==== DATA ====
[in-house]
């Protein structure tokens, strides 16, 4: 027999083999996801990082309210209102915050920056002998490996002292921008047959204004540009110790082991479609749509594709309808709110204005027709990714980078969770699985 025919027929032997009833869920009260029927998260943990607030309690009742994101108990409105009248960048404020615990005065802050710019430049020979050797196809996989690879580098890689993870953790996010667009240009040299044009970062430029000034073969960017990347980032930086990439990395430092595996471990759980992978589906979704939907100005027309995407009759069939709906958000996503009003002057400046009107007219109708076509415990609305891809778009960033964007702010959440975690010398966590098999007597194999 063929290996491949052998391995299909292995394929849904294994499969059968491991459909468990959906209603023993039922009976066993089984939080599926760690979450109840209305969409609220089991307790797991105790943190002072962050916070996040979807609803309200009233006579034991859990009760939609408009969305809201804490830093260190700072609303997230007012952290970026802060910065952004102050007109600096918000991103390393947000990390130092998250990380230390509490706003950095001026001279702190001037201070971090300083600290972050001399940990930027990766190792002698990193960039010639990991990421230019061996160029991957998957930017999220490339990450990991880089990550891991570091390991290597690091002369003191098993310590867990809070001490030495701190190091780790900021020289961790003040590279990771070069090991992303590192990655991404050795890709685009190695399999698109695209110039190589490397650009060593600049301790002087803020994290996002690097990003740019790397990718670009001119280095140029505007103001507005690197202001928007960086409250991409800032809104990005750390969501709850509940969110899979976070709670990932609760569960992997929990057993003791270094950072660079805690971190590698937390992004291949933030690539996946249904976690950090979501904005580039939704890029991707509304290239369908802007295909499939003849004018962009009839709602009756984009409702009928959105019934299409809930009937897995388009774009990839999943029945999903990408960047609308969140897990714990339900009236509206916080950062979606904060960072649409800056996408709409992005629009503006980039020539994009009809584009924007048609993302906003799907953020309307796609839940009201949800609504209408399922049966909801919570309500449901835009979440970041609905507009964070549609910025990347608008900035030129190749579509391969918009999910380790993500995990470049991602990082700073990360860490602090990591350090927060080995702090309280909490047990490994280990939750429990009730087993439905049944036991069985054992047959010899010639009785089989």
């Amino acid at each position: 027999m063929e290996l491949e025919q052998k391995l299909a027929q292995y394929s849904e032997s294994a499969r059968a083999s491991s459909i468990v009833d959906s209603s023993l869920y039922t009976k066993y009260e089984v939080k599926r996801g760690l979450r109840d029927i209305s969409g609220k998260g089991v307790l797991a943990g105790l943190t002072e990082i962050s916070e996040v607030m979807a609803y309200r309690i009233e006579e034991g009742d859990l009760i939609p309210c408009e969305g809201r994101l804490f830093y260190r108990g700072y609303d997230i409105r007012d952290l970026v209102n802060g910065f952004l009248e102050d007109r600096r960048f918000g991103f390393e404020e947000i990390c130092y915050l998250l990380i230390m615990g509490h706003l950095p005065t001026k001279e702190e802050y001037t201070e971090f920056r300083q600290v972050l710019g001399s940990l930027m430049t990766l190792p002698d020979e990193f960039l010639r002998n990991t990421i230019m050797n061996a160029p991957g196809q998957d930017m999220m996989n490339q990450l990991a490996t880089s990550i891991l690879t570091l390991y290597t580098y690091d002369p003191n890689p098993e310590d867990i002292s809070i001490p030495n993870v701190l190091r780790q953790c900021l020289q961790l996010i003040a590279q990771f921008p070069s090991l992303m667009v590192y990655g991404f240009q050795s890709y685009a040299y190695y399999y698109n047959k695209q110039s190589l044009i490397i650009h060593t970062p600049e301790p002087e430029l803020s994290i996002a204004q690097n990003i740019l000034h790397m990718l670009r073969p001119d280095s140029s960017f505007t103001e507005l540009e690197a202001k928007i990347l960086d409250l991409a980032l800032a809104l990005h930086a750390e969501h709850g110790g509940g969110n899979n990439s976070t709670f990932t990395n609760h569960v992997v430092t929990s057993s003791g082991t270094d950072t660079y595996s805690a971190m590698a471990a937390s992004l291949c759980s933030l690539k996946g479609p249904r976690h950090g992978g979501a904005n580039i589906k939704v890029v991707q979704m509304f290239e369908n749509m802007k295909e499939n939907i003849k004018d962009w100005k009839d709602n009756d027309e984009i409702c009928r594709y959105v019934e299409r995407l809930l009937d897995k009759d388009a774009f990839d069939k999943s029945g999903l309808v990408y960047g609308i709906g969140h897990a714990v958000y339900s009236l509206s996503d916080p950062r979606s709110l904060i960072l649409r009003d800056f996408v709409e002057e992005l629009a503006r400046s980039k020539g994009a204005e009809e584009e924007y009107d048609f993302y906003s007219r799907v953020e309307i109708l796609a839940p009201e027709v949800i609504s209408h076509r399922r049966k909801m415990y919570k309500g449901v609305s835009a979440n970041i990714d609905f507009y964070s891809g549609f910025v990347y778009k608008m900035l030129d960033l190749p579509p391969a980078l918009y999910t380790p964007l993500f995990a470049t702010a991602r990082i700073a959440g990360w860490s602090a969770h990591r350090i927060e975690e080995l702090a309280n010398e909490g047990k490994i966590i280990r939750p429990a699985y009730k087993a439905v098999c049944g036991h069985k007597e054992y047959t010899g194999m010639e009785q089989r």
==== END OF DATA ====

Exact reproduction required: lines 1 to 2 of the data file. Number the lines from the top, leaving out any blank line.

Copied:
[in-house]
């Protein structure tokens, strides 16, 4: 027999083999996801990082309210209102915050920056002998490996002292921008047959204004540009110790082991479609749509594709309808709110204005027709990714980078969770699985 025919027929032997009833869920009260029927998260943990607030309690009742994101108990409105009248960048404020615990005065802050710019430049020979050797196809996989690879580098890689993870953790996010667009240009040299044009970062430029000034073969960017990347980032930086990439990395430092595996471990759980992978589906979704939907100005027309995407009759069939709906958000996503009003002057400046009107007219109708076509415990609305891809778009960033964007702010959440975690010398966590098999007597194999 063929290996491949052998391995299909292995394929849904294994499969059968491991459909468990959906209603023993039922009976066993089984939080599926760690979450109840209305969409609220089991307790797991105790943190002072962050916070996040979807609803309200009233006579034991859990009760939609408009969305809201804490830093260190700072609303997230007012952290970026802060910065952004102050007109600096918000991103390393947000990390130092998250990380230390509490706003950095001026001279702190001037201070971090300083600290972050001399940990930027990766190792002698990193960039010639990991990421230019061996160029991957998957930017999220490339990450990991880089990550891991570091390991290597690091002369003191098993310590867990809070001490030495701190190091780790900021020289961790003040590279990771070069090991992303590192990655991404050795890709685009190695399999698109695209110039190589490397650009060593600049301790002087803020994290996002690097990003740019790397990718670009001119280095140029505007103001507005690197202001928007960086409250991409800032809104990005750390969501709850509940969110899979976070709670990932609760569960992997929990057993003791270094950072660079805690971190590698937390992004291949933030690539996946249904976690950090979501904005580039939704890029991707509304290239369908802007295909499939003849004018962009009839709602009756984009409702009928959105019934299409809930009937897995388009774009990839999943029945999903990408960047609308969140897990714990339900009236509206916080950062979606904060960072649409800056996408709409992005629009503006980039020539994009009809584009924007048609993302906003799907953020309307796609839940009201949800609504209408399922049966909801919570309500449901835009979440970041609905507009964070549609910025990347608008900035030129190749579509391969918009999910380790993500995990470049991602990082700073990360860490602090990591350090927060080995702090309280909490047990490994280990939750429990009730087993439905049944036991069985054992047959010899010639009785089989």